Halpin, S.F. (2004). Brain imaging using multislice CT: a personal perspective. Br J Radiol 77SpecNo1: S20-26.

Hansen, A.M., Y. Qiu, N. Yeh, F.R. Blattner, T. Durfee, and D.J. Jin. (2005). SspA is required for acid resistance in stationary phase by downregulation of H-NS in Escherichia coli. Mol. Microbiol. 56: 719-734.

Harrop, S.J., M.Z. DeMaere, W.D. Fairlie, T. Reztsova, S.M. Valenzuela, M. Mazzanti, R. Tonini, M.R. Qiu, L. Jankova, K. Warton, A.R. Bauskin, W.M. Wu, S. Pankhurst, T.J. Campbell, S.N. Breit, and P.M. Curmi. (2001). Crystal structure of a soluble form of the intracellular chloride ion channel CLIC1 (NCC27) at 1.4-Å resolution. J. Biol. Chem. 276: 44993-5000.

Hossain, K.R., D.R. Turkewitz, S.A. Holt, L. Herson, L.J. Brown, B.A. Cornell, P.M.G. Curmi, and S.M. Valenzuela. (2019). A conserved GXXXG motif in the transmembrane domain of CLIC proteins is essential for their cholesterol-dependant membrane interaction. Biochim. Biophys. Acta. Gen Subj 1863: 1243-1253. [Epub: Ahead of Print]

Kleba, B., T.R. Clark, E.I. Lutter, D.W. Ellison, and T. Hackstadt. (2010). Disruption of the Rickettsia rickettsii Sca2 autotransporter inhibits actin-based motility. Infect. Immun. 78: 2240-2247.

Landry, D, S. Sullivan, M. Nicolaides, C. Redhead, A. Edelman, M. Field, Q. al-Awqati, and J. Edwards. (1993). Molecular cloning and characterization of p64, a chloride channel protein from kidney microsomes. J. Biol. Chem. 268: 14948-14955.

Leanza, L., L. Biasutto, A. Managò, E. Gulbins, M. Zoratti, and I. Szabò. (2013). Intracellular ion channels and cancer. Front Physiol 4: 227.

Meng, X., G. Wang, C. Viero, Q. Wang, W. Mi, X.D. Su, T. Wagenknecht, A.J. Williams, Z. Liu, and C.C. Yin. (2009). CLIC2-RyR1 interaction and structural characterization by cryo-electron microscopy. J. Mol. Biol. 387: 320-334.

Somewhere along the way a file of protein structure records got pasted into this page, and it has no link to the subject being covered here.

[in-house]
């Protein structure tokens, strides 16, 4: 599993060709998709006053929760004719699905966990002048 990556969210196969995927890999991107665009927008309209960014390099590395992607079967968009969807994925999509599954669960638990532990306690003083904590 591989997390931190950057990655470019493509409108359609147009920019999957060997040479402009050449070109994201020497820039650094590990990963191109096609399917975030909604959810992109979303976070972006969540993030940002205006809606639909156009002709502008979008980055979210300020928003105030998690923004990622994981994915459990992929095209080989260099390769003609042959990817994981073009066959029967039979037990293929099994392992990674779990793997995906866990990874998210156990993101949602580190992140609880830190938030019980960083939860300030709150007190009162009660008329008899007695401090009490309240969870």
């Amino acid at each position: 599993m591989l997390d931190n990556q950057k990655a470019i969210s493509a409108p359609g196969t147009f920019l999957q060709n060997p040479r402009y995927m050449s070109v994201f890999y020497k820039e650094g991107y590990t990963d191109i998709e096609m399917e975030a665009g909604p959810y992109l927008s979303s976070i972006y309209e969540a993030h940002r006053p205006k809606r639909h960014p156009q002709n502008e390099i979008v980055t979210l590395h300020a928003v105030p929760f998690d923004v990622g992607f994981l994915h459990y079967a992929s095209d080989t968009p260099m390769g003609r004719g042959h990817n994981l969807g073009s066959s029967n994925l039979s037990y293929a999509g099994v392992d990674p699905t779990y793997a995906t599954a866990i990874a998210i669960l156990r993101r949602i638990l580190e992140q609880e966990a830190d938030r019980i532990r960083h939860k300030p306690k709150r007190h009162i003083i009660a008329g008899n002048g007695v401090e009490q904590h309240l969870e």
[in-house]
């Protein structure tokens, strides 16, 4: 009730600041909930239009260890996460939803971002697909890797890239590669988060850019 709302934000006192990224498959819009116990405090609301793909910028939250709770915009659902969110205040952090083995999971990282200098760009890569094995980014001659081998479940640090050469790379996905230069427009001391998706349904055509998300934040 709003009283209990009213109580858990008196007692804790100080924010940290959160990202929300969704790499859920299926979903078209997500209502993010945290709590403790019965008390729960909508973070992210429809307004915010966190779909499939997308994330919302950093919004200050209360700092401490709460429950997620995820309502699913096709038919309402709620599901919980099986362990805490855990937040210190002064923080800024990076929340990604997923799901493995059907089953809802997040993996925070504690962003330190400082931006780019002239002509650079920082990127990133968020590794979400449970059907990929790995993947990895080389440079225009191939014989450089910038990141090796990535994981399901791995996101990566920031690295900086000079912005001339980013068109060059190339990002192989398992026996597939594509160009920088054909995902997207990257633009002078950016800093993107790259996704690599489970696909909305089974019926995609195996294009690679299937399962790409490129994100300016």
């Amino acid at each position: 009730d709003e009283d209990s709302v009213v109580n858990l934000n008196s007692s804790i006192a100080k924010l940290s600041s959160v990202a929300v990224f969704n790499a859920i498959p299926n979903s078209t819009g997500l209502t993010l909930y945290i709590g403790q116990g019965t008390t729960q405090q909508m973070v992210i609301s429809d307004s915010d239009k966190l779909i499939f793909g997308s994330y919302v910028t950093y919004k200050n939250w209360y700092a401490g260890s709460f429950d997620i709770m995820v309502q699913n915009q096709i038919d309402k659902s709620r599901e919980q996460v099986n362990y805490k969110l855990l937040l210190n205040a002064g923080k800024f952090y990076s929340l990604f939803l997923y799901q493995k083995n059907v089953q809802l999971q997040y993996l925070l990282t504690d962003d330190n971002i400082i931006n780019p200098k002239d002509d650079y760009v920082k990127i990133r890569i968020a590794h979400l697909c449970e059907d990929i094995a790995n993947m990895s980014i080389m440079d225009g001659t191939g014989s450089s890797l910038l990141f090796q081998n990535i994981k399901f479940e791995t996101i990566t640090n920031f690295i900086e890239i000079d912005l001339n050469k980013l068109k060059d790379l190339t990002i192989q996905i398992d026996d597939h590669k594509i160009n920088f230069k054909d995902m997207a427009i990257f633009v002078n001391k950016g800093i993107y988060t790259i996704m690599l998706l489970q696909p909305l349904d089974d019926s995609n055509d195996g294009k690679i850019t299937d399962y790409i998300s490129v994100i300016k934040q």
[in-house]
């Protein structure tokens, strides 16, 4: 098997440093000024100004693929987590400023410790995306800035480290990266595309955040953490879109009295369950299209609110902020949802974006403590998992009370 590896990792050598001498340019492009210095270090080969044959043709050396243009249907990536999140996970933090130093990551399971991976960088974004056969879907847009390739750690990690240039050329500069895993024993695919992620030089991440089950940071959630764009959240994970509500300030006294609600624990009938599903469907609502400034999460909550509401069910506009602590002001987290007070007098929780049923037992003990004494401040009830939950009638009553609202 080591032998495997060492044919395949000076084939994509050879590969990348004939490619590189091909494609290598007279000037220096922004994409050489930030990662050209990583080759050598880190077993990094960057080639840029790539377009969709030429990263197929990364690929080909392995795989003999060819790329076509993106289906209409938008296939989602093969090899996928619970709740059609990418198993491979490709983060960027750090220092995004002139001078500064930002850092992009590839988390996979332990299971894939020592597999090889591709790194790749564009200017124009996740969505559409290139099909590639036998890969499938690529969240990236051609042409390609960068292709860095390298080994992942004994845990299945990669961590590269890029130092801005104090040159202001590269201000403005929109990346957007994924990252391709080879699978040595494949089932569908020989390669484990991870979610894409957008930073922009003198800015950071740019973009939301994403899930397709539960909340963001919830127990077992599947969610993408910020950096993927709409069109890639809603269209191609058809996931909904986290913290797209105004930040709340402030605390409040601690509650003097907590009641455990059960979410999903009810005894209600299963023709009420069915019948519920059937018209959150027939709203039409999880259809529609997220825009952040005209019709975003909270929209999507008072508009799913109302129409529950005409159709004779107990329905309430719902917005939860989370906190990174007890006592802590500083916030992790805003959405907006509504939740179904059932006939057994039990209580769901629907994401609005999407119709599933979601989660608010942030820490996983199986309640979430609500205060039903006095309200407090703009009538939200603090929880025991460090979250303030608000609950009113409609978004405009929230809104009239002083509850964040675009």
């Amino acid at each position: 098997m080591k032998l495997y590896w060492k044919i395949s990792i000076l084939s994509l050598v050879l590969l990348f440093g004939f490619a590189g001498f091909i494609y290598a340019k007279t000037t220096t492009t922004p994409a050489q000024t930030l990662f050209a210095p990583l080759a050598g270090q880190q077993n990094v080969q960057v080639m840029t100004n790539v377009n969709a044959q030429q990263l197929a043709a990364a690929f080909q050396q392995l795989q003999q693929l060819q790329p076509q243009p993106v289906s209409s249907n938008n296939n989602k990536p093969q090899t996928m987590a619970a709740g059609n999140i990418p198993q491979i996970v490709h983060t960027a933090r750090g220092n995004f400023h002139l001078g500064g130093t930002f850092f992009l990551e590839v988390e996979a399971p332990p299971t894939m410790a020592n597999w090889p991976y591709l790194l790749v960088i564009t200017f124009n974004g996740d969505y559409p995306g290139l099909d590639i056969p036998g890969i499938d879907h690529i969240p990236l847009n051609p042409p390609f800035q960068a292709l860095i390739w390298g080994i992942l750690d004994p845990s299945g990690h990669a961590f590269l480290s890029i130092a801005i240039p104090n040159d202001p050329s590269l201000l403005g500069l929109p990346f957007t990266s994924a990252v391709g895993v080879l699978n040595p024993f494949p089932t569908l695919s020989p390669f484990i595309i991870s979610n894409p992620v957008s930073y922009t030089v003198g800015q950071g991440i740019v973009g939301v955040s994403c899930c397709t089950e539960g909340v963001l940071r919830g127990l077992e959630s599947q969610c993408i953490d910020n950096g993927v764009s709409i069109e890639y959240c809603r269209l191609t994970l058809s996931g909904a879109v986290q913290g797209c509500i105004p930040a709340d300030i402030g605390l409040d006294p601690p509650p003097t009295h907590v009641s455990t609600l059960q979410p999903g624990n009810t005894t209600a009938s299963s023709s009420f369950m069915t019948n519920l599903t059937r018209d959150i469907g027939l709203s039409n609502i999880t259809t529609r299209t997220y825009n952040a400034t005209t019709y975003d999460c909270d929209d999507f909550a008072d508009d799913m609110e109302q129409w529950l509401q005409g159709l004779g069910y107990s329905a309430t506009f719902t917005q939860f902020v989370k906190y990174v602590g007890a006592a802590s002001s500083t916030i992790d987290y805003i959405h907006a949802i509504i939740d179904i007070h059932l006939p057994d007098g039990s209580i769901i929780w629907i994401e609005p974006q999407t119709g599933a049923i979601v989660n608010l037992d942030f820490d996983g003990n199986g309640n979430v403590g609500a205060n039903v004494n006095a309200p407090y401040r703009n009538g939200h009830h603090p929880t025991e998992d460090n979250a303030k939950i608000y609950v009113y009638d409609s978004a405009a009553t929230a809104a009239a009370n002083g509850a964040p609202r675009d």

Murthi P., Stevenson JL., Money TT., Borg AJ., Brennecke SP. and Gude NM. (2012). Placental CLIC3 is increased in fetal growth restriction and pre-eclampsia affected human pregnancies. Placenta. 33(9):741-4.

Nishizawa, T., T. Nagao, T. Iwatsubo, J.G. Forte, and T. Urushidani. (2000). Molecular cloning and characterization of a novel chloride intracellular channel-related protein, parchorin, expressed in water-secreting cells. J. Biol. Chem. 275: 11164-11173.

Peretti M., Angelini M., Savalli N., Florio T., Yuspa SH. and Mazzanti M. (2015). Chloride channels in cancer: Focus on chloride intracellular channel 1 and 4 (CLIC1 AND CLIC4) proteins in tumor development and as novel therapeutic targets. Biochim Biophys Acta. 1848(10 Pt B):2523-31.

Peter B., Polyansky AA., Fanucchi S. and Dirr HW. (2014). A Lys-Trp cation-pi interaction mediates the dimerization and function of the chloride intracellular channel protein 1 transmembrane domain. Biochemistry. 53(1):57-67.

Peter, B., N.C. Ngubane, S. Fanucchi, and H.W. Dirr. (2013). Membrane mimetics induce helix formation and oligomerization of the chloride intracellular channel protein 1 transmembrane domain. Biochemistry 52: 2739-2749.

Peter, B., S. Fanucchi, and H.W. Dirr. (2014). A conserved cationic motif enhances membrane binding and insertion of the chloride intracellular channel protein 1 transmembrane domain. Eur Biophys. J. 43: 405-414.

Ponsioen B., van Zeijl L., Langeslag M., Berryman M., Littler D., Jalink K. and Moolenaar WH. (2009). Spatiotemporal regulation of chloride intracellular channel protein CLIC4 by RhoA. Mol Biol Cell. 20(22):4664-72.

Singh, H. and R.H. Ashley. CLIC4 (p64H1) and its putative transmembrane domain form poorly selective, redox-regulated ion channels. Mol. Membr. Biol. 24: 41-52.

Tulk, B.M., P.H. Schlesinger, S.A. Kapadia, and J.C. Edwards. (2000). CLIC-1 functions as a chloride channel when expressed and purified from bacteria. J. Biol. Chem. 275: 26986-26993.